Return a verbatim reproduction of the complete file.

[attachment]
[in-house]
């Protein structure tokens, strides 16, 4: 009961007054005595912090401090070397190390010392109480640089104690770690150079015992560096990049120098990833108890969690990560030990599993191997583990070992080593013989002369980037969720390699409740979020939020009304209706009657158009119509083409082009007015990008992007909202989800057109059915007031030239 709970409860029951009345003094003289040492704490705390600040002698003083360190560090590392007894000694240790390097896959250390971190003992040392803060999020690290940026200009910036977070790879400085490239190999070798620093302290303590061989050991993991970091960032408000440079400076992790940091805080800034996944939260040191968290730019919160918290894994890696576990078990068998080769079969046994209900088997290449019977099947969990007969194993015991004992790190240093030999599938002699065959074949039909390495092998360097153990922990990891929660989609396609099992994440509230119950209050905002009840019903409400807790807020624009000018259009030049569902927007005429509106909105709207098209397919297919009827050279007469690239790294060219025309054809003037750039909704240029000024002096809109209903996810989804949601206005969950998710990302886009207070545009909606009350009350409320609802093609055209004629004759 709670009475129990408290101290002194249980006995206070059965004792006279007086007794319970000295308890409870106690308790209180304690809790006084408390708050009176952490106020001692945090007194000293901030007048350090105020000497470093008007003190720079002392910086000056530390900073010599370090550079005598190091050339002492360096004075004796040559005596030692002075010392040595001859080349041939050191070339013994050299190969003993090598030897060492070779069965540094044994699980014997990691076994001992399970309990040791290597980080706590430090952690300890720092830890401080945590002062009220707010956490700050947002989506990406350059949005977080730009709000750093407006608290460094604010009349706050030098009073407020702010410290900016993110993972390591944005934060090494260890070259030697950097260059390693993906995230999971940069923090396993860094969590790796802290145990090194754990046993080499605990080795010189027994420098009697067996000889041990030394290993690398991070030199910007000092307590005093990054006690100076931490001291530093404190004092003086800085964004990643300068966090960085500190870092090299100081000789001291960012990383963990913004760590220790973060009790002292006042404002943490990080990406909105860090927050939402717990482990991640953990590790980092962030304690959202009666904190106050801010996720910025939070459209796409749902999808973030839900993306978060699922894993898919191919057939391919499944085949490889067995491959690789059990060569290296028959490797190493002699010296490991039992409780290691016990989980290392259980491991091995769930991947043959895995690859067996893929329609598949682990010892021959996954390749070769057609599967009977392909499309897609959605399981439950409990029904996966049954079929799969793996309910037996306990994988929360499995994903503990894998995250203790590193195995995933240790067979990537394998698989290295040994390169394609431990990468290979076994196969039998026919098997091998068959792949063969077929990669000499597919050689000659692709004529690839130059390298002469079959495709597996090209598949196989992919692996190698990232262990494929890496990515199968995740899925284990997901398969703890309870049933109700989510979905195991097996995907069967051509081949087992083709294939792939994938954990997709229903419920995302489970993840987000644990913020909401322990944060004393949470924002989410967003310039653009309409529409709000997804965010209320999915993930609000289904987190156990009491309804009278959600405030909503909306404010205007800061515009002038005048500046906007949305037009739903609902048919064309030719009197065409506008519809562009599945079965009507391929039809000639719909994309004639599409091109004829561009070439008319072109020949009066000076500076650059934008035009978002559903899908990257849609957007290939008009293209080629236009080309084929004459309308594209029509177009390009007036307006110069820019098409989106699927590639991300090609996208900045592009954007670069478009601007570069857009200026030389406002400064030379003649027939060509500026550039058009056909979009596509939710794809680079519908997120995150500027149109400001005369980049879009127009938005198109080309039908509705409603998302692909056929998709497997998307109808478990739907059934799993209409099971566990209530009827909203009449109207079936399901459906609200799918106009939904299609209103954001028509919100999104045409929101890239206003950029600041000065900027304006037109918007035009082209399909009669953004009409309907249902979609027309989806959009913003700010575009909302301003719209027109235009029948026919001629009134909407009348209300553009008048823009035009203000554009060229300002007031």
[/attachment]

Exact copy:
[in-house]
């Protein structure tokens, strides 16, 4: 009961007054005595912090401090070397190390010392109480640089104690770690150079015992560096990049120098990833108890969690990560030990599993191997583990070992080593013989002369980037969720390699409740979020939020009304209706009657158009119509083409082009007015990008992007909202989800057109059915007031030239 709970409860029951009345003094003289040492704490705390600040002698003083360190560090590392007894000694240790390097896959250390971190003992040392803060999020690290940026200009910036977070790879400085490239190999070798620093302290303590061989050991993991970091960032408000440079400076992790940091805080800034996944939260040191968290730019919160918290894994890696576990078990068998080769079969046994209900088997290449019977099947969990007969194993015991004992790190240093030999599938002699065959074949039909390495092998360097153990922990990891929660989609396609099992994440509230119950209050905002009840019903409400807790807020624009000018259009030049569902927007005429509106909105709207098209397919297919009827050279007469690239790294060219025309054809003037750039909704240029000024002096809109209903996810989804949601206005969950998710990302886009207070545009909606009350009350409320609802093609055209004629004759 709670009475129990408290101290002194249980006995206070059965004792006279007086007794319970000295308890409870106690308790209180304690809790006084408390708050009176952490106020001692945090007194000293901030007048350090105020000497470093008007003190720079002392910086000056530390900073010599370090550079005598190091050339002492360096004075004796040559005596030692002075010392040595001859080349041939050191070339013994050299190969003993090598030897060492070779069965540094044994699980014997990691076994001992399970309990040791290597980080706590430090952690300890720092830890401080945590002062009220707010956490700050947002989506990406350059949005977080730009709000750093407006608290460094604010009349706050030098009073407020702010410290900016993110993972390591944005934060090494260890070259030697950097260059390693993906995230999971940069923090396993860094969590790796802290145990090194754990046993080499605990080795010189027994420098009697067996000889041990030394290993690398991070030199910007000092307590005093990054006690100076931490001291530093404190004092003086800085964004990643300068966090960085500190870092090299100081000789001291960012990383963990913004760590220790973060009790002292006042404002943490990080990406909105860090927050939402717990482990991640953990590790980092962030304690959202009666904190106050801010996720910025939070459209796409749902999808973030839900993306978060699922894993898919191919057939391919499944085949490889067995491959690789059990060569290296028959490797190493002699010296490991039992409780290691016990989980290392259980491991091995769930991947043959895995690859067996893929329609598949682990010892021959996954390749070769057609599967009977392909499309897609959605399981439950409990029904996966049954079929799969793996309910037996306990994988929360499995994903503990894998995250203790590193195995995933240790067979990537394998698989290295040994390169394609431990990468290979076994196969039998026919098997091998068959792949063969077929990669000499597919050689000659692709004529690839130059390298002469079959495709597996090209598949196989992919692996190698990232262990494929890496990515199968995740899925284990997901398969703890309870049933109700989510979905195991097996995907069967051509081949087992083709294939792939994938954990997709229903419920995302489970993840987000644990913020909401322990944060004393949470924002989410967003310039653009309409529409709000997804965010209320999915993930609000289904987190156990009491309804009278959600405030909503909306404010205007800061515009002038005048500046906007949305037009739903609902048919064309030719009197065409506008519809562009599945079965009507391929039809000639719909994309004639599409091109004829561009070439008319072109020949009066000076500076650059934008035009978002559903899908990257849609957007290939008009293209080629236009080309084929004459309308594209029509177009390009007036307006110069820019098409989106699927590639991300090609996208900045592009954007670069478009601007570069857009200026030389406002400064030379003649027939060509500026550039058009056909979009596509939710794809680079519908997120995150500027149109400001005369980049879009127009938005198109080309039908509705409603998302692909056929998709497997998307109808478990739907059934799993209409099971566990209530009827909203009449109207079936399901459906609200799918106009939904299609209103954001028509919100999104045409929101890239206003950029600041000065900027304006037109918007035009082209399909009669953004009409309907249902979609027309989806959009913003700010575009909302301003719209027109235009029948026919001629009134909407009348209300553009008048823009035009203000554009060229300002007031």